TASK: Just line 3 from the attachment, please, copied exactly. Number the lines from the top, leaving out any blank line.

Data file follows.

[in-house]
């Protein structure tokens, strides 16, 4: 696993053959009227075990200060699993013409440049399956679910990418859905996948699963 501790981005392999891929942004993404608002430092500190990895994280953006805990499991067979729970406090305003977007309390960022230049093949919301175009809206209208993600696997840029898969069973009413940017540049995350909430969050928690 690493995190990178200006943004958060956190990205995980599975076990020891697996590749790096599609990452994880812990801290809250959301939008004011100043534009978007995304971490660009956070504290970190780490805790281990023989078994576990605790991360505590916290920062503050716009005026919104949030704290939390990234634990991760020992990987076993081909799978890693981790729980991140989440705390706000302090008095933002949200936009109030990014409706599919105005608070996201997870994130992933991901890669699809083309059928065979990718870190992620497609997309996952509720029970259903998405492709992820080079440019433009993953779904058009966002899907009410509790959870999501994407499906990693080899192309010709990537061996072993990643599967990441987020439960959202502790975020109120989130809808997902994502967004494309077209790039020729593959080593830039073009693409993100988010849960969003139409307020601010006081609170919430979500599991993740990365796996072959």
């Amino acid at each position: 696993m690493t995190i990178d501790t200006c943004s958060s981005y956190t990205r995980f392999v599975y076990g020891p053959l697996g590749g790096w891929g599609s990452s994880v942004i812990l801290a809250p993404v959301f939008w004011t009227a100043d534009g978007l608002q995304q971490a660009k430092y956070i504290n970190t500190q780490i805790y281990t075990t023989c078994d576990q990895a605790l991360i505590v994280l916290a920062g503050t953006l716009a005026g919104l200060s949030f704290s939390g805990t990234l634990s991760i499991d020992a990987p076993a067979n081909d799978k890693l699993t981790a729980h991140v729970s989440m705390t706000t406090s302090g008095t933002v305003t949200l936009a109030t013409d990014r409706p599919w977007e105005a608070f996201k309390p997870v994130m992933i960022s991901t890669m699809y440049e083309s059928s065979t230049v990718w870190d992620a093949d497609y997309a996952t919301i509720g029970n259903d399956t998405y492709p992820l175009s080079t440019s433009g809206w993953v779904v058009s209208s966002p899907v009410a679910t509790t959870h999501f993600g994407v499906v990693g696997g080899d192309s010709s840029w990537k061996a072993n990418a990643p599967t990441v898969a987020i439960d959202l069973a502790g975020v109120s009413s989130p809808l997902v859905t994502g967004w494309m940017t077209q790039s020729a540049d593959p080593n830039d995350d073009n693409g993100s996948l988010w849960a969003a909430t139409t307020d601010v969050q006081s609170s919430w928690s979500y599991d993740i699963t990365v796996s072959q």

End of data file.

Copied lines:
């Amino acid at each position: 696993m690493t995190i990178d501790t200006c943004s958060s981005y956190t990205r995980f392999v599975y076990g020891p053959l697996g590749g790096w891929g599609s990452s994880v942004i812990l801290a809250p993404v959301f939008w004011t009227a100043d534009g978007l608002q995304q971490a660009k430092y956070i504290n970190t500190q780490i805790y281990t075990t023989c078994d576990q990895a605790l991360i505590v994280l916290a920062g503050t953006l716009a005026g919104l200060s949030f704290s939390g805990t990234l634990s991760i499991d020992a990987p076993a067979n081909d799978k890693l699993t981790a729980h991140v729970s989440m705390t706000t406090s302090g008095t933002v305003t949200l936009a109030t013409d990014r409706p599919w977007e105005a608070f996201k309390p997870v994130m992933i960022s991901t890669m699809y440049e083309s059928s065979t230049v990718w870190d992620a093949d497609y997309a996952t919301i509720g029970n259903d399956t998405y492709p992820l175009s080079t440019s433009g809206w993953v779904v058009s209208s966002p899907v009410a679910t509790t959870h999501f993600g994407v499906v990693g696997g080899d192309s010709s840029w990537k061996a072993n990418a990643p599967t990441v898969a987020i439960d959202l069973a502790g975020v109120s009413s989130p809808l997902v859905t994502g967004w494309m940017t077209q790039s020729a540049d593959p080593n830039d995350d073009n693409g993100s996948l988010w849960a969003a909430t139409t307020d601010v969050q006081s609170s919430w928690s979500y599991d993740i699963t990365v796996s072959q």